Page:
Movie Reviews

Review: “Pokémon: Mewtwo Strikes Back – Evolution”

HAPPY POKÉMON DAY EVERYBODY!!! Growing up in the 90s Pokémon was a huge part of my childhood. I collected the cards, watched show, and I still to this day play the video games both old and new. I remember when the first movie, “Mewtwo Strikes Back”, was released. It was awesome to see my favorite characters and, at the time, the most powerful Pokémon finally arrive on the big screen. It was quotable, fun, memorable and even packed in a now-iconic emotional moment that still breaks my heart to this day. It was an instant classic of a generation…so let’s remake that thing!!! Yup, over twenty years later “Pokémon The First Movie” has been remade and reimagined this time utilizing CGI animation with the more recent cast of the show voicing the characters for the English dub which Netflix debuted today for North American audiences. As a big fan of the original film and a long-time fan of the property I was genuinely excited to see a new interpretation of the original movie although I knew in my heart of hearts it was an unnecessary remake at best. So, on this Pokémon Day let’s dive into Netflix’s first ever Pokémon feature film and see if this remake can compete with the OG classic. This is my review of “Pokémon: Mewtwo Strikes Back – Evolution”.

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Screenshot Courtesy of Netflix

Okay so let’s get something out the way right now. This is a Pokémon movie…for Pokémon fans…kids and adults alike. If you don’t like Pokémon, you won’t like this movie no matter how good or bad it might be. Plain and simple. I always hated it when critics would rate a movie and forget that sometimes a product is meant to pander to its specific fan base. For me “Mewtwo Strikes Backs” has always held a special place in my heart. It was one of the most epic fan experiences of my youth. This remake though, it’s not even close. Is it bad? No, not if you’re a fan of the franchise. But as a fan of the original movie it’s just not the same. “Mewtwo Strikes Back – Evolution” takes the basic layout and idea of the original movie where the genetically engineered Mewtwo seeks revenge on humanity and tries to build on it in different ways while keeping the same general premise intact. But the changes alter the personality and feel of the film, mostly for the worse, creating what I can bluntly call a far inferior adaptation.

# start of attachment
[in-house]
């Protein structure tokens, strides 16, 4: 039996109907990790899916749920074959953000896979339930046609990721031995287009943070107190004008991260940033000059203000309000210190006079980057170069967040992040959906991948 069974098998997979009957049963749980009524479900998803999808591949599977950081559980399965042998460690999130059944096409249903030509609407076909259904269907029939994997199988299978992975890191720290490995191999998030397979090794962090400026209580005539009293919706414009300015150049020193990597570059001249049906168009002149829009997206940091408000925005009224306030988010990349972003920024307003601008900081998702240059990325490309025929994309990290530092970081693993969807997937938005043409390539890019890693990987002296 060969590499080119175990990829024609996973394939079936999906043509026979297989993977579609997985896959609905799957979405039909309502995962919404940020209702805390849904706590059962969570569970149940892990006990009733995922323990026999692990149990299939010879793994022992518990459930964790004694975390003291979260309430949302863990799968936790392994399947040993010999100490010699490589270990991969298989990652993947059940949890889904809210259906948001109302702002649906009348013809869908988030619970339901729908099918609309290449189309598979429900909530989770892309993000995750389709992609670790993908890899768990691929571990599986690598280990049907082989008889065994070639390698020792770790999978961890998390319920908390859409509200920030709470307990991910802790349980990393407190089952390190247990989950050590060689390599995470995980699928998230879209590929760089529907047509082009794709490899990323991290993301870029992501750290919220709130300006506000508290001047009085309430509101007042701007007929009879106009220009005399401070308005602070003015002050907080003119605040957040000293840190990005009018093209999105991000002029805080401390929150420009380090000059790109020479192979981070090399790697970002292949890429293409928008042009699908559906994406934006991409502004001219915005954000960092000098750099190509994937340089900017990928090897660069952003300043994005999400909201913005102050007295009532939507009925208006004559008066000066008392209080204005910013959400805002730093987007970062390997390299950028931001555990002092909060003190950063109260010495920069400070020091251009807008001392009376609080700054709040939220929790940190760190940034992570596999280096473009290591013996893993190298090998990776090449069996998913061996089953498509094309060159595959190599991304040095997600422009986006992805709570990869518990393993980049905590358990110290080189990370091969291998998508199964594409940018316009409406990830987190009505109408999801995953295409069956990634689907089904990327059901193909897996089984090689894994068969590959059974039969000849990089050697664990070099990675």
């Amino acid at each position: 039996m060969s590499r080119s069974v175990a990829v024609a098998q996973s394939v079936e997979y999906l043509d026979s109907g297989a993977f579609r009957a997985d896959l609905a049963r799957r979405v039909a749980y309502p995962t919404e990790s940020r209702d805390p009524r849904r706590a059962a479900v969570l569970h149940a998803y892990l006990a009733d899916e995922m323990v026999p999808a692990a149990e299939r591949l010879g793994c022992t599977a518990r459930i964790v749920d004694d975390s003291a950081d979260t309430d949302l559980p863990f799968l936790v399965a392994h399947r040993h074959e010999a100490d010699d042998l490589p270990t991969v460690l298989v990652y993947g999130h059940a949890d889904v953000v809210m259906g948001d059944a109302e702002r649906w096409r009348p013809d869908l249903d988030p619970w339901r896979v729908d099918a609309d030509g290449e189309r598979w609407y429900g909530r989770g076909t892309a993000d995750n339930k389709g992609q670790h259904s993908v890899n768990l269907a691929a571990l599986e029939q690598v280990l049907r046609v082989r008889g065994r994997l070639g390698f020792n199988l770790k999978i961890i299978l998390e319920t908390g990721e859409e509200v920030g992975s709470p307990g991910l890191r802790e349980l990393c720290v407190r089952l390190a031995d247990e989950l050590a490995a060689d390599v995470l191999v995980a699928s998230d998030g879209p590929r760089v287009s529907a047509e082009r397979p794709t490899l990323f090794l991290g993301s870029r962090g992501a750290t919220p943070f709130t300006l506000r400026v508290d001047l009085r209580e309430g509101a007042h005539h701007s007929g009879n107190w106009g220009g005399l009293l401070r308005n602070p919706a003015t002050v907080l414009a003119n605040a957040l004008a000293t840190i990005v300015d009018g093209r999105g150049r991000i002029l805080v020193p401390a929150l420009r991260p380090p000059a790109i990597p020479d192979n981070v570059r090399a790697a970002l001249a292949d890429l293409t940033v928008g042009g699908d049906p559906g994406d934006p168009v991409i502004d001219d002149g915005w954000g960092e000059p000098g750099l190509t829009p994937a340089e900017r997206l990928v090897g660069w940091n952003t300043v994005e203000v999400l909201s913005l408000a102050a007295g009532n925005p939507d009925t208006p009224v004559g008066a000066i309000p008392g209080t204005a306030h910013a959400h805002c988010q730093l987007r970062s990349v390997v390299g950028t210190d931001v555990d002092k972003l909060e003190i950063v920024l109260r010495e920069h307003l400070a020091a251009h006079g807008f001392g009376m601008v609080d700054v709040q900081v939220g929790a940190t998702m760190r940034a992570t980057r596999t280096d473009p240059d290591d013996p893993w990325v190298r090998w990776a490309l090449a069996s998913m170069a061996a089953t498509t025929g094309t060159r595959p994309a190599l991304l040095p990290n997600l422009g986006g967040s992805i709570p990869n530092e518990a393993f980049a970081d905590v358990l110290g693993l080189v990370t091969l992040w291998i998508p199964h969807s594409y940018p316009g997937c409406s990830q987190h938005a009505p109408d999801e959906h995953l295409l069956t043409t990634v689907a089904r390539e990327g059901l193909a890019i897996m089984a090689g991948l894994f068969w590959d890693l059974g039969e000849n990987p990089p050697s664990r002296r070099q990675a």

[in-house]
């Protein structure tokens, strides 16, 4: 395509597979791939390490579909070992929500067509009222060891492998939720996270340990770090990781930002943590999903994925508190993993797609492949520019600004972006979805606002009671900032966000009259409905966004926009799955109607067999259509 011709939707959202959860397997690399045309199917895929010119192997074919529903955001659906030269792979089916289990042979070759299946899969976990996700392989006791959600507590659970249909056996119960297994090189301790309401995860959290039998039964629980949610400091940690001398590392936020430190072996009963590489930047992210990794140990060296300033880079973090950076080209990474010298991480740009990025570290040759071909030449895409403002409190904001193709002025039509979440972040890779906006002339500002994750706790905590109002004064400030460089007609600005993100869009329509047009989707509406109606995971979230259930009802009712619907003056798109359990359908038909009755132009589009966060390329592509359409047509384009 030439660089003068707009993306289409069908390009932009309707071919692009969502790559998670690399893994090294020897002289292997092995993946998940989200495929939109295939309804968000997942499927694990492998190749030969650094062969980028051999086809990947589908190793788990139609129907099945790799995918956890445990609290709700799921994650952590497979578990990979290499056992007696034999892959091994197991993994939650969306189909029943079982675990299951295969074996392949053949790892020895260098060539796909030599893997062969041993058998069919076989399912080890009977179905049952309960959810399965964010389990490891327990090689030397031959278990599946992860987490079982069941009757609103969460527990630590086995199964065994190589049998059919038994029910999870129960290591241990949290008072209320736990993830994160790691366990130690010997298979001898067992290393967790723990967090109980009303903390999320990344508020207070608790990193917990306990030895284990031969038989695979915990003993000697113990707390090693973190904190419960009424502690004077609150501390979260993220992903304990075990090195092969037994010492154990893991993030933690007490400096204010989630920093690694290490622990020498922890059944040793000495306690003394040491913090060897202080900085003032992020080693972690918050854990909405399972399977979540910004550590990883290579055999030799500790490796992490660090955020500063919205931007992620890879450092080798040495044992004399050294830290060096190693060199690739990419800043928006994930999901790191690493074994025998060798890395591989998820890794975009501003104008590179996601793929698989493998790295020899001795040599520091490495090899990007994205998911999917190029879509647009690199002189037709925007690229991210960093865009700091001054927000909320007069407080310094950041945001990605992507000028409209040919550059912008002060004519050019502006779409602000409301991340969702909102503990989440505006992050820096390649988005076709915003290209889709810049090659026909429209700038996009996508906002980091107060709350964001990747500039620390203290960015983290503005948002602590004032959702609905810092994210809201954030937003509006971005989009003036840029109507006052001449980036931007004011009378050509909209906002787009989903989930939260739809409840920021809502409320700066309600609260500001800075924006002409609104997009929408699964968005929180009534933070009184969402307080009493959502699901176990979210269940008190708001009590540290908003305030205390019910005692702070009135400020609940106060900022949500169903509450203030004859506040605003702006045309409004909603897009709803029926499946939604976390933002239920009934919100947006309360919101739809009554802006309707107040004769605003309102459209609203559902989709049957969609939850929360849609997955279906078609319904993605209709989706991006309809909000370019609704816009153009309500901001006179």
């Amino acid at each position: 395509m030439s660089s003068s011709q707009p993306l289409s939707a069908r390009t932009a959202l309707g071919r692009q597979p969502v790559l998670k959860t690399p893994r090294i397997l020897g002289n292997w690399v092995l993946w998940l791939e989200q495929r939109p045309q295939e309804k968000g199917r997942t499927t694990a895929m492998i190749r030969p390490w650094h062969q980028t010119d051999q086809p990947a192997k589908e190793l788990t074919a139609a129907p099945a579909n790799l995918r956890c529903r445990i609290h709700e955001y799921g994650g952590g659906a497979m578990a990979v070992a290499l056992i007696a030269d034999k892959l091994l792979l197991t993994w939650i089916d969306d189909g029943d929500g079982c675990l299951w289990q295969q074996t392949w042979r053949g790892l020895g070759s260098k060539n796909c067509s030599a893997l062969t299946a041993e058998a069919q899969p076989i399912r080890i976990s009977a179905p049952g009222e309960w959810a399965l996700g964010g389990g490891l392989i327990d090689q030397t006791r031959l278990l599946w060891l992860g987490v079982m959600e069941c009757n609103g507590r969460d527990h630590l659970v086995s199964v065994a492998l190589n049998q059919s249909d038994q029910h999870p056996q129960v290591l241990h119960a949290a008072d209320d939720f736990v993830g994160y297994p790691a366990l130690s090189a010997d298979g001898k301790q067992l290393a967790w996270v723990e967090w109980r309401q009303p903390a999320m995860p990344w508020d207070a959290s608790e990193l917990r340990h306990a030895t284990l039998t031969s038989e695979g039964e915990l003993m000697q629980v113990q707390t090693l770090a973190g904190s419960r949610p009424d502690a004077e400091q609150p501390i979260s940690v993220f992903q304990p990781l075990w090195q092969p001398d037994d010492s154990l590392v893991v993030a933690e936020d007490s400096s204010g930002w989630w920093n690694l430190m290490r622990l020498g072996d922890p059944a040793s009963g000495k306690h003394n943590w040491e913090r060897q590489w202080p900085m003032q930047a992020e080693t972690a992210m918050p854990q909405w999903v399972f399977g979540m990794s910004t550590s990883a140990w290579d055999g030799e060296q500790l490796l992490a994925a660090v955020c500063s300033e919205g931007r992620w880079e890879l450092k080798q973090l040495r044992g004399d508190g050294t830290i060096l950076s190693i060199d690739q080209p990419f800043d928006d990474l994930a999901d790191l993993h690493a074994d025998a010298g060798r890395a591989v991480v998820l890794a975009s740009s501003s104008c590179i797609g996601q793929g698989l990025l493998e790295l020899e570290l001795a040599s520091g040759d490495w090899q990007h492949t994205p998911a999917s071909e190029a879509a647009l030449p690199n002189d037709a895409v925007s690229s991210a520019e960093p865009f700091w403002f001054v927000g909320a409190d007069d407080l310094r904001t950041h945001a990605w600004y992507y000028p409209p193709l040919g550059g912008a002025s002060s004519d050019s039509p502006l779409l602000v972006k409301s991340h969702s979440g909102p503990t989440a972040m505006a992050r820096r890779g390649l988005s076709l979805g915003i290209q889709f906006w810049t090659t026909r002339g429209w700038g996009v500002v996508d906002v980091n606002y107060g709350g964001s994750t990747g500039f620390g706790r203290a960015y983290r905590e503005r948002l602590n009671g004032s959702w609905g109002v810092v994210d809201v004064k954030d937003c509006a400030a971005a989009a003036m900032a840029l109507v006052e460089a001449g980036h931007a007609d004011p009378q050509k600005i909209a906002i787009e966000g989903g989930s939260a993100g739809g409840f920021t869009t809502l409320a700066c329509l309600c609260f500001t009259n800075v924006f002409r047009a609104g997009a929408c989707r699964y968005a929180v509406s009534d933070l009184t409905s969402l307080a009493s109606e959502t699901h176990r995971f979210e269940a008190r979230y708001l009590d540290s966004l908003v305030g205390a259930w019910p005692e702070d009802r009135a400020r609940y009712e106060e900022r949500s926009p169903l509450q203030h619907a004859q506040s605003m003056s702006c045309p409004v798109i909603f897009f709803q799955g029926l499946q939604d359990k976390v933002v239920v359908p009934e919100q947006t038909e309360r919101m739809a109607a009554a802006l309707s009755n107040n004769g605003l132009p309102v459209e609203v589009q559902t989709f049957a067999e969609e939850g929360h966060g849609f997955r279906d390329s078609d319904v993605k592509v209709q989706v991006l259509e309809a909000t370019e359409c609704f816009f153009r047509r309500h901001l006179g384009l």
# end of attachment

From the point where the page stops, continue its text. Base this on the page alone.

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Screenshot Courtesy of Netflix

 

 

While the original movie had its detractors because of how much it changed things from the Japanese film and the decision to turn Mewtwo into a more tyrannical and heartless figure for English audiences, for me it still had charm. The lines were delivered nicely, at least in an effective manner my young brain could understand, and, let’s face it, the original voice cast was far more enjoyable than what we have today. The current cast of the show takes over for the original voice actors and their deliveries fail in bringing as much life to the new iteration as was done in the first movie. Most surprising for me though was Dan Green who I genuinely thought played Mewtwo in the first movie. But no, that was Philip Bartlett and while Green is a very fitting voice actor to take on the genetically engineered antagonist he just doesn’t sell it the same way Bartlett did. Bartlett’s performance felt patient. His delivery and pacing could sell the philosophy behind Mewtwo and his monologues were both engaging and intimidating. Green sounds like he’s going through the motions. He genuinely seems like he’s trying to mimic what Bartlett did and as a result he pulls off the same monotone delivery but without the charm and believability.

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Screenshot Courtesy of Netflix